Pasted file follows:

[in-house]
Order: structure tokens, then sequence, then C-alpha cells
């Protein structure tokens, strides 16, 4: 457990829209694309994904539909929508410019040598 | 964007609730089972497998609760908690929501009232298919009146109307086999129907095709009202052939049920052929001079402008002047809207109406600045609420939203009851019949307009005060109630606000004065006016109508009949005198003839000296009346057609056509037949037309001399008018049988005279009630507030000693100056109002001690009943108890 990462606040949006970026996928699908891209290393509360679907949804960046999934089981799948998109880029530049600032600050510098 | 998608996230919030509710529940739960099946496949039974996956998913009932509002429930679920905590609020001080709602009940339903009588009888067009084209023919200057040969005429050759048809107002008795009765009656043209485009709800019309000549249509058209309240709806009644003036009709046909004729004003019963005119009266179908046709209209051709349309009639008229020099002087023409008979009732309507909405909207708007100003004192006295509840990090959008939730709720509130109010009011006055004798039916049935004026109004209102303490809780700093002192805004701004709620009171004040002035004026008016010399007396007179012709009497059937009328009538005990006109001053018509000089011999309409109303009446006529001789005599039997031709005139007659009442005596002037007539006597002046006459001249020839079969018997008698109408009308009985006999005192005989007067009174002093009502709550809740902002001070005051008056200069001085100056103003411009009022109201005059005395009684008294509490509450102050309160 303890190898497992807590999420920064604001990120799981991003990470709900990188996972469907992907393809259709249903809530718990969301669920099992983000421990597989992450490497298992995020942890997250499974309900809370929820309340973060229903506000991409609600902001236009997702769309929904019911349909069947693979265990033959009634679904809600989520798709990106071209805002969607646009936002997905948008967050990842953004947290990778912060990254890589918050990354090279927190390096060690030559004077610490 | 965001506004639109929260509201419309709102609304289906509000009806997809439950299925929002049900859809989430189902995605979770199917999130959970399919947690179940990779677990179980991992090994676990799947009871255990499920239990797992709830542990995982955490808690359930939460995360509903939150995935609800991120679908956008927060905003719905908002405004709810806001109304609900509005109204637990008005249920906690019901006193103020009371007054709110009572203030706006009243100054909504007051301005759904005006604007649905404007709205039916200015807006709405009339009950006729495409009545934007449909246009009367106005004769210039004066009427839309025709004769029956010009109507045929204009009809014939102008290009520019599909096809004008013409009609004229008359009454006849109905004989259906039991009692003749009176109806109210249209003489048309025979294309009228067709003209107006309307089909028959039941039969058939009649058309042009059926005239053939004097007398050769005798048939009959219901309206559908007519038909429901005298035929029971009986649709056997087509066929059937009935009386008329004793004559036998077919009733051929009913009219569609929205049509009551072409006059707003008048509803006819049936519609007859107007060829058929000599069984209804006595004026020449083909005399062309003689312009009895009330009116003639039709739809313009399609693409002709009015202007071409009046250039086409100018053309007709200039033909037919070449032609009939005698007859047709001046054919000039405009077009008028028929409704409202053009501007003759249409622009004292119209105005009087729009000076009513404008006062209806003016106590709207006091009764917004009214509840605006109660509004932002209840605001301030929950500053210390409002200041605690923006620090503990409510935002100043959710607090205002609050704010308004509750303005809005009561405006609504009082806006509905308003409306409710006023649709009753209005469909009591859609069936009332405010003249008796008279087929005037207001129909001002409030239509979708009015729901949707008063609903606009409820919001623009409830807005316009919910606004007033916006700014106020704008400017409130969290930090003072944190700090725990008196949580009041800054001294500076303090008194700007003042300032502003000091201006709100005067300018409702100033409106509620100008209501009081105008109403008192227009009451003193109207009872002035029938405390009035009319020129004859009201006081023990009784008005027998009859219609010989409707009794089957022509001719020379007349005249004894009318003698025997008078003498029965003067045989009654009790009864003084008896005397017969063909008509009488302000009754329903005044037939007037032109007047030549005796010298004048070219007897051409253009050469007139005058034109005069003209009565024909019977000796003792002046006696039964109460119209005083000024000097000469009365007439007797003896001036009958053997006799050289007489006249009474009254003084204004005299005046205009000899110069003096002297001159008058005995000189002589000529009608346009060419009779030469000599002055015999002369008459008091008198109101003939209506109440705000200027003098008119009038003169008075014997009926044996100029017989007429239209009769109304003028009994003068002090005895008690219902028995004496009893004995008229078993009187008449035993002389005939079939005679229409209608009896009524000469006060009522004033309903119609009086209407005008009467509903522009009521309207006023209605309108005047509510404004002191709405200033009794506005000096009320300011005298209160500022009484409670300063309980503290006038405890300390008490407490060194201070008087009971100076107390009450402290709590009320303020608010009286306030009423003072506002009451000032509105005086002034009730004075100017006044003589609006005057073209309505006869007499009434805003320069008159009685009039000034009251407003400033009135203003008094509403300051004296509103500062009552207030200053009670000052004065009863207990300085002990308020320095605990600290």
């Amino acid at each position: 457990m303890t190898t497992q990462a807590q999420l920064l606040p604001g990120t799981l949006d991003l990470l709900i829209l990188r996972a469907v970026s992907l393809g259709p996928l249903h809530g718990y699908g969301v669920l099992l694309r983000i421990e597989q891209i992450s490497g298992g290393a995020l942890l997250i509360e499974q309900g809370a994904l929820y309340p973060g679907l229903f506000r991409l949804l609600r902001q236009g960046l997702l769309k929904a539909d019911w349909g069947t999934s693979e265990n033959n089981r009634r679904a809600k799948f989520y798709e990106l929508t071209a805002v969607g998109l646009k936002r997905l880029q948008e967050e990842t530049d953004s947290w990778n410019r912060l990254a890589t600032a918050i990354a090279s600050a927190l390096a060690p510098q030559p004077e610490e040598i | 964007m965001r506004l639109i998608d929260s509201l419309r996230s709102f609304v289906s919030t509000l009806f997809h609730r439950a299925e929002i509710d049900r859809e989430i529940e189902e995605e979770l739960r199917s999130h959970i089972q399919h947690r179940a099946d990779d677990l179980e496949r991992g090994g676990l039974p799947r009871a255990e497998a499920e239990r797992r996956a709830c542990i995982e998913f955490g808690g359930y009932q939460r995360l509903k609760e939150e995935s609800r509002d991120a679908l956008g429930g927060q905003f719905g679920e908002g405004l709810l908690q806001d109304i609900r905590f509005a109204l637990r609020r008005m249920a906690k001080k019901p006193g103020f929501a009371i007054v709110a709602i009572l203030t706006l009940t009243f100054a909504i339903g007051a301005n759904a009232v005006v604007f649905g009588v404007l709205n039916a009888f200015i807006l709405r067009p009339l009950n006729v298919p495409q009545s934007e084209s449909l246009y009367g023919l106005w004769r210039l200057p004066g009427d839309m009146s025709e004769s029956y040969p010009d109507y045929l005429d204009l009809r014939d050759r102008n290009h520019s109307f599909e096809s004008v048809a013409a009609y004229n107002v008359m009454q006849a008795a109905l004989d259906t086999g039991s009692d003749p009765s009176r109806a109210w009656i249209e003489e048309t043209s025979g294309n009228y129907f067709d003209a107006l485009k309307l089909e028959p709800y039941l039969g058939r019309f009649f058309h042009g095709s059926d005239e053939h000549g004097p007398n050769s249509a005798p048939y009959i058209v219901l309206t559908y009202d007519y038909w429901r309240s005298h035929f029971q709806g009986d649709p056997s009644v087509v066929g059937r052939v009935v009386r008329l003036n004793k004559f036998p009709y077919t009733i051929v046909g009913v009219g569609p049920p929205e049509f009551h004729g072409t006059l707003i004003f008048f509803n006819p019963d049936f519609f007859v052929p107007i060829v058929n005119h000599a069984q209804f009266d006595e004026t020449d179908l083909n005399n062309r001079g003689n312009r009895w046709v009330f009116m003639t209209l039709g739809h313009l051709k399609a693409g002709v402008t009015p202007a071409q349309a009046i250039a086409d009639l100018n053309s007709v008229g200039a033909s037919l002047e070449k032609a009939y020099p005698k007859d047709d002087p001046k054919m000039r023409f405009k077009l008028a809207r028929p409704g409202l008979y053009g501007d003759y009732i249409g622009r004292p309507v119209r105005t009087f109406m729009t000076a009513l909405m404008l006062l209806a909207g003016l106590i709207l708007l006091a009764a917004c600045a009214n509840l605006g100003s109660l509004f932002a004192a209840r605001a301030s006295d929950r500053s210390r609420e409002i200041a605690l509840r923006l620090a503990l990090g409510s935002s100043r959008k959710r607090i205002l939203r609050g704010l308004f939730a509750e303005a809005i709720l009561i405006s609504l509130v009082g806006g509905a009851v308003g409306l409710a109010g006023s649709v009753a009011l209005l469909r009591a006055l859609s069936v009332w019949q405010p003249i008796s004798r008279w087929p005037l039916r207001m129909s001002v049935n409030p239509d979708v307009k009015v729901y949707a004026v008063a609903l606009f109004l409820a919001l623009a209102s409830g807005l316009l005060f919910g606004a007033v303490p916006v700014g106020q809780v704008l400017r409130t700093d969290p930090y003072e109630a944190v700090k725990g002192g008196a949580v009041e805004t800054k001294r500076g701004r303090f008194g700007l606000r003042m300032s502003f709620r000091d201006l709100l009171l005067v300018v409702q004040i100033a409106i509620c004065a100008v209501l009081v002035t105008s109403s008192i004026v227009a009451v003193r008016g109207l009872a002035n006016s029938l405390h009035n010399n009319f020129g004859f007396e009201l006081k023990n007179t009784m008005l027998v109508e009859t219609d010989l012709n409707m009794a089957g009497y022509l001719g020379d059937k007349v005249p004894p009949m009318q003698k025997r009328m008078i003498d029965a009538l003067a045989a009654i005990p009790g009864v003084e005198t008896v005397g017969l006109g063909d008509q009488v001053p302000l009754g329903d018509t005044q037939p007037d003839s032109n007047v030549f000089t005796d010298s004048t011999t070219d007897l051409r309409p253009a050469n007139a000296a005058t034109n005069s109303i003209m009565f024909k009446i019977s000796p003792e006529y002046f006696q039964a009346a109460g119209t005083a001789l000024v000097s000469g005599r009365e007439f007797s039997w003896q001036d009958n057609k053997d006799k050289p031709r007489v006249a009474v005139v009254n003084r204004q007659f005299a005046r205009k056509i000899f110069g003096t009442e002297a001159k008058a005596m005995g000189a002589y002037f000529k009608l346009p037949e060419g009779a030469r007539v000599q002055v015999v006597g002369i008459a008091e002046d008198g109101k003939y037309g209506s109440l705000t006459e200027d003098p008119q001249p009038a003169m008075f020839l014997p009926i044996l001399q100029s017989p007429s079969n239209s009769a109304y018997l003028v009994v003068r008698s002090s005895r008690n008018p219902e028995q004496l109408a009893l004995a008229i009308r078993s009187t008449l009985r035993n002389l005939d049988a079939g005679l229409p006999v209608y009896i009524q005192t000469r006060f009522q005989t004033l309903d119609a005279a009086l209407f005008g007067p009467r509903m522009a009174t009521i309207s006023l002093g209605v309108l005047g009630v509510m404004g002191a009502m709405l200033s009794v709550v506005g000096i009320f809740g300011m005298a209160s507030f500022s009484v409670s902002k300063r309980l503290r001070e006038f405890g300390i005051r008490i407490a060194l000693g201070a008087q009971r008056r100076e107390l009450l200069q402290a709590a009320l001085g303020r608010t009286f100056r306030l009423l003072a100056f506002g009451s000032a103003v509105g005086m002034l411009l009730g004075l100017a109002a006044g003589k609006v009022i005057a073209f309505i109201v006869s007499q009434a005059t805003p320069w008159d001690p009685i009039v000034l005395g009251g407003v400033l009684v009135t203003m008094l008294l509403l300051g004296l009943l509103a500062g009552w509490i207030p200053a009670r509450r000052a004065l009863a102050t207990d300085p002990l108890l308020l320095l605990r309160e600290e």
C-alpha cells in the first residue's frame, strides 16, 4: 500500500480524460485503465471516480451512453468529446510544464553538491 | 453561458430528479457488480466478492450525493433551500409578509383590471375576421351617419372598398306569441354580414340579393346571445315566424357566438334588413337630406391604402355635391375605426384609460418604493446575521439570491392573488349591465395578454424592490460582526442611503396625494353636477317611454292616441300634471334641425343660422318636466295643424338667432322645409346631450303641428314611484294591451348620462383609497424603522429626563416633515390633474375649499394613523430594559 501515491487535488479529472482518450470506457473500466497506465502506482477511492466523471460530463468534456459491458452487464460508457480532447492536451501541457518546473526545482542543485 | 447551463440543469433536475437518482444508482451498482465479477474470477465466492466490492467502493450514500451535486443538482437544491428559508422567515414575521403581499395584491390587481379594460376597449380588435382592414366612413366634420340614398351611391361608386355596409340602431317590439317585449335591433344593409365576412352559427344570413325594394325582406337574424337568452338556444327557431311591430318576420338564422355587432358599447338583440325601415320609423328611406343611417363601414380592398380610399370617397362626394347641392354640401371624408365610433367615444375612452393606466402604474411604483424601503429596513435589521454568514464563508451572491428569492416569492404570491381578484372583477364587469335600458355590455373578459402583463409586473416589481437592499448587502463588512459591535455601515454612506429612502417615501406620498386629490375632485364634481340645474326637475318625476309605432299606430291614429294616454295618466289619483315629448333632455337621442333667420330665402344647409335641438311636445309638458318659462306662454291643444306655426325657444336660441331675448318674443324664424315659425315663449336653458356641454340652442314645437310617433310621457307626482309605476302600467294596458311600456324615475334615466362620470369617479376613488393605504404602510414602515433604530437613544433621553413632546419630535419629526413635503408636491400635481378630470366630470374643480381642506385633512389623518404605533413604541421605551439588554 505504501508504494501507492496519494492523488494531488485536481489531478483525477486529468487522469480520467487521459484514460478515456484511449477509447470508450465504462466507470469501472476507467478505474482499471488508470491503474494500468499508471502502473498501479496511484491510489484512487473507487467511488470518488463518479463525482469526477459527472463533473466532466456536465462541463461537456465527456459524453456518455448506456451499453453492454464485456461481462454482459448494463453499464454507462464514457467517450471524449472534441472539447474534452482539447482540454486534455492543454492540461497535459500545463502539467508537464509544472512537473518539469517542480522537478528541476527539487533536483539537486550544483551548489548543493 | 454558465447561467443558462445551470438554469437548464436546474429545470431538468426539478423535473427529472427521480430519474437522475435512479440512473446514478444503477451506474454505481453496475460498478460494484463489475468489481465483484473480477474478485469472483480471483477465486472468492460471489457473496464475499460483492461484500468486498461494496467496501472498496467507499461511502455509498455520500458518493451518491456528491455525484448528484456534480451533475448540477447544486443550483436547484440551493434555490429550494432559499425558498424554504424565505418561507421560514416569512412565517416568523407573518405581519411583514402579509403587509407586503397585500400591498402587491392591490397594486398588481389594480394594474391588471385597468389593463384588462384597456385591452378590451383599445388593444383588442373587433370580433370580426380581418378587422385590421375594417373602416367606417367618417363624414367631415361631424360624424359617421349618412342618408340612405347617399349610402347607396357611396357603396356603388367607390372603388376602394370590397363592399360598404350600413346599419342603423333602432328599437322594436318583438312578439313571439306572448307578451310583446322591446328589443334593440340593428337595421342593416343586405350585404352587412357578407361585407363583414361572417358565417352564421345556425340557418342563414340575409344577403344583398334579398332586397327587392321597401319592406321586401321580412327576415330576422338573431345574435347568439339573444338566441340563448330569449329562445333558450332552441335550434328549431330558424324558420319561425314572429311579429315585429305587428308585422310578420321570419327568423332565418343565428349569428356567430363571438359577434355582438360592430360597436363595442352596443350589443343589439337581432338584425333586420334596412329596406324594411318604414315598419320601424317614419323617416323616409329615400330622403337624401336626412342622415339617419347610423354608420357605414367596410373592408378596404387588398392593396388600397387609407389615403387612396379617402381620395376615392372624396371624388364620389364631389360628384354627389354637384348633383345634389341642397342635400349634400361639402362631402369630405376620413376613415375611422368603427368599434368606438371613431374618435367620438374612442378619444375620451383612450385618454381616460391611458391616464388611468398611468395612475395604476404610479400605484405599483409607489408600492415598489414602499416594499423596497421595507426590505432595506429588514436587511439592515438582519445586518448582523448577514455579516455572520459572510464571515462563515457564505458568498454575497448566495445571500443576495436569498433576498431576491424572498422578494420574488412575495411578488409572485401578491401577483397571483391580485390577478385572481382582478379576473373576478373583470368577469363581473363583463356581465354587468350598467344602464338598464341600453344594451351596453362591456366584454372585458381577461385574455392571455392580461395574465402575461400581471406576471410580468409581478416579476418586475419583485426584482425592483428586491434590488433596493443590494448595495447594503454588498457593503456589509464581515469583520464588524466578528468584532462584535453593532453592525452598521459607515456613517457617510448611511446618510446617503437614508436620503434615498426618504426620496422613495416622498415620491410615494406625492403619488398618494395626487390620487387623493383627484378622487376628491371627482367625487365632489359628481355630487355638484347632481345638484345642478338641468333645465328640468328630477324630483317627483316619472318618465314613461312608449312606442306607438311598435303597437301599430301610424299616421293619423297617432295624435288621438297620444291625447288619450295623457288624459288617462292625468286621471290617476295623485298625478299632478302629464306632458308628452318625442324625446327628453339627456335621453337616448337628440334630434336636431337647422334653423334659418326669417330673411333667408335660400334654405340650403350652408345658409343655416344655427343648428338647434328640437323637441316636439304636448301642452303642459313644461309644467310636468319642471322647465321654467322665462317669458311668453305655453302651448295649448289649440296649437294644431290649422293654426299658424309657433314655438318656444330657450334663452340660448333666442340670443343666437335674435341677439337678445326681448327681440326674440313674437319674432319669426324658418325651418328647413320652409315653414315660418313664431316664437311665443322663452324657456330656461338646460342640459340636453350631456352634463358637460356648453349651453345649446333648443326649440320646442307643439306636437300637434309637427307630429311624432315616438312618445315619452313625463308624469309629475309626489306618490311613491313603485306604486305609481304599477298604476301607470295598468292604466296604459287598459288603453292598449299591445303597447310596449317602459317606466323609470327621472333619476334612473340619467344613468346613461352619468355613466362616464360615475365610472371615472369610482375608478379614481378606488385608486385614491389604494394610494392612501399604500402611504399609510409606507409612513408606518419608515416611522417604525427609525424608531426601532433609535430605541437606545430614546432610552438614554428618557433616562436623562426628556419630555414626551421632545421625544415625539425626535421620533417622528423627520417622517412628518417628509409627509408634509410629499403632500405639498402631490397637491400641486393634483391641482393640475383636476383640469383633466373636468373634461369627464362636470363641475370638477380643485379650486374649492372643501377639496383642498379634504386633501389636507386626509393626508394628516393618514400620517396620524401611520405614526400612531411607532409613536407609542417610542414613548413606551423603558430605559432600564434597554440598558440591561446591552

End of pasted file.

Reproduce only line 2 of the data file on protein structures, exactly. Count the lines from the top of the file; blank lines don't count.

Order: structure tokens, then sequence, then C-alpha cells